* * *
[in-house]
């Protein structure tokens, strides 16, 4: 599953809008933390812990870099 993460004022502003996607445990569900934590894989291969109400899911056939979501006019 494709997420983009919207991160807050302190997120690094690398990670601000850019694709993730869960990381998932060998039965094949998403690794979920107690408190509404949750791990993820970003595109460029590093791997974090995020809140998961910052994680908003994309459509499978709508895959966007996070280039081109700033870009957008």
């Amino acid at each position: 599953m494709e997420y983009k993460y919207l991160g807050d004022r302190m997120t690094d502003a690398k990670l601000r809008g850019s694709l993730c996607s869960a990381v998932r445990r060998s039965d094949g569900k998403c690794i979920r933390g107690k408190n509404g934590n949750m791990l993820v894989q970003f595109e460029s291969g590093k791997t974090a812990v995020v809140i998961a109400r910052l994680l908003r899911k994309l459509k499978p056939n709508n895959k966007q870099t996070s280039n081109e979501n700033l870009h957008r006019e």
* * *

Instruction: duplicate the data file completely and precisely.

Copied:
[in-house]
């Protein structure tokens, strides 16, 4: 599953809008933390812990870099 993460004022502003996607445990569900934590894989291969109400899911056939979501006019 494709997420983009919207991160807050302190997120690094690398990670601000850019694709993730869960990381998932060998039965094949998403690794979920107690408190509404949750791990993820970003595109460029590093791997974090995020809140998961910052994680908003994309459509499978709508895959966007996070280039081109700033870009957008």
């Amino acid at each position: 599953m494709e997420y983009k993460y919207l991160g807050d004022r302190m997120t690094d502003a690398k990670l601000r809008g850019s694709l993730c996607s869960a990381v998932r445990r060998s039965d094949g569900k998403c690794i979920r933390g107690k408190n509404g934590n949750m791990l993820v894989q970003f595109e460029s291969g590093k791997t974090a812990v995020v809140i998961a109400r910052l994680l908003r899911k994309l459509k499978p056939n709508n895959k966007q870099t996070s280039n081109e979501n700033l870009h957008r006019e």